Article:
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Stellar Forensics with the Most Powerful Explosions in the Universe

March 19, 2020

When: March 19, 2020 3:30PM

-- Canceled -- Maryam Modjaz

New York University

Supernovae (SNe) and Long-duration Gamma-ray Bursts (GRBs) are exploding stars and constitute the most powerful explosions in the universe. Since they are visible over large cosmological distances, release elements heavier than Helium, and leave behind extreme remnants such as black holes, they are fascinating objects, as well as crucial tools for many areas of astrophysics, including cosmology.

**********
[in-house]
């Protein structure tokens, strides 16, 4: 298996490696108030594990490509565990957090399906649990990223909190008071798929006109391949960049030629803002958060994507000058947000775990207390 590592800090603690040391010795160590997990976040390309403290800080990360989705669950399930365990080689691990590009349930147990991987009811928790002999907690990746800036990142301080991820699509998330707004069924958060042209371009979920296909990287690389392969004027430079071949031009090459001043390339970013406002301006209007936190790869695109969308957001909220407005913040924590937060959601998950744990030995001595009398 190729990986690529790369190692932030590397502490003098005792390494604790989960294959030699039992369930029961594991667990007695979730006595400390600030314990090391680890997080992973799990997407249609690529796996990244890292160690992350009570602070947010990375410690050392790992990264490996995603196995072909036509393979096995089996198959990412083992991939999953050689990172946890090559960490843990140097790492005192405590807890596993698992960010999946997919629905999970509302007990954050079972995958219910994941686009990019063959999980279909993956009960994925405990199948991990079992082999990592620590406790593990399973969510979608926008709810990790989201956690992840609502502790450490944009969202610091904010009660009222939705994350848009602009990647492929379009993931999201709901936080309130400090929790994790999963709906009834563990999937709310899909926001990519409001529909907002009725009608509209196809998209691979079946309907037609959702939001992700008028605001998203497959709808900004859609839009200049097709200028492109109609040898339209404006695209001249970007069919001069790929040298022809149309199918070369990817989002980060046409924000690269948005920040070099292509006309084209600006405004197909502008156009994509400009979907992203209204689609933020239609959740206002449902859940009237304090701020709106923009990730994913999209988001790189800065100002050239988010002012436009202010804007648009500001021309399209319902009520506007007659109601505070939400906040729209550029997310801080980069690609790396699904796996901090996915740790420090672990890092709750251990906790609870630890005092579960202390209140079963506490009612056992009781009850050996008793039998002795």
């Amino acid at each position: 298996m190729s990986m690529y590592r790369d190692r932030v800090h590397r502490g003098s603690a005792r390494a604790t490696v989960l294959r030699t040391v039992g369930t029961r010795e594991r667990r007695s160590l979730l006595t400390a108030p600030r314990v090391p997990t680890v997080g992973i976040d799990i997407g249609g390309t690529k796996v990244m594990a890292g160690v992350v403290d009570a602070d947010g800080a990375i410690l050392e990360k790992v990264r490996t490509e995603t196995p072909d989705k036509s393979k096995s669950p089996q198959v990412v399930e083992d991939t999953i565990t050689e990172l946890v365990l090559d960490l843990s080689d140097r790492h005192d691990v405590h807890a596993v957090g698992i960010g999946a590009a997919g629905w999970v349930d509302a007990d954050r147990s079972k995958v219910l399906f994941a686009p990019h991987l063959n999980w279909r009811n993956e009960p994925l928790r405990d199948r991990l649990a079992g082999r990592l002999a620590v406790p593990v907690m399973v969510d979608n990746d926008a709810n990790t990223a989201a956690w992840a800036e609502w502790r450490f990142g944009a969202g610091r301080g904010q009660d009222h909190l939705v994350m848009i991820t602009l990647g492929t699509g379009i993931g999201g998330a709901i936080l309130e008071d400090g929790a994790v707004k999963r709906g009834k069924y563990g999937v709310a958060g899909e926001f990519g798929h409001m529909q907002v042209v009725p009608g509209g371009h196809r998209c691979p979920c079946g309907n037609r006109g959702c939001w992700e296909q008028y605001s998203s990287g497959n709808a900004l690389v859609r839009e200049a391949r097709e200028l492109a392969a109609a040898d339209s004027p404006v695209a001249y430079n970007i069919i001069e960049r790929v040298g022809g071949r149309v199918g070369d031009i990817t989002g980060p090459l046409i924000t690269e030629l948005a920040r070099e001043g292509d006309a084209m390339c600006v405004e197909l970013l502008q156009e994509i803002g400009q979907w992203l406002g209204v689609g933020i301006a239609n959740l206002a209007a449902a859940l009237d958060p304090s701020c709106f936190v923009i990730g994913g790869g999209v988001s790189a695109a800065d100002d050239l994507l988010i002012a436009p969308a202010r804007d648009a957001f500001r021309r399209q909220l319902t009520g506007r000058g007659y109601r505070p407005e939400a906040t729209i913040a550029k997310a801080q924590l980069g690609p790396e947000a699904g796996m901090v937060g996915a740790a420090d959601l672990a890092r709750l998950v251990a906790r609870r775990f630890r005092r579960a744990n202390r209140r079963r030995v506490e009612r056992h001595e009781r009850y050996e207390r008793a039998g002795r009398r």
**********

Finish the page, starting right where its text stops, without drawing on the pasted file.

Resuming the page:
However, for many years the fundamental question of which stellar systems give rise to which kinds of explosions has remained outstanding: for Type Ia SNe used for cosmology as well as for Superluminous SNe and long-duration GRBs that must originate from special kinds of massive stars. I will discuss the exciting recent progress that we have made on this question in key areas by publishing and thoroughly analyzing the largest data sets in the world at the time. I will conclude with an outlook on how the most promising venues of research - using the existing and upcoming innovative large time-domain surveys as well as follow-up resources, such as Zwicky Transient Facility+LCO and LSST - can shed new light on the diverse deaths of stars.

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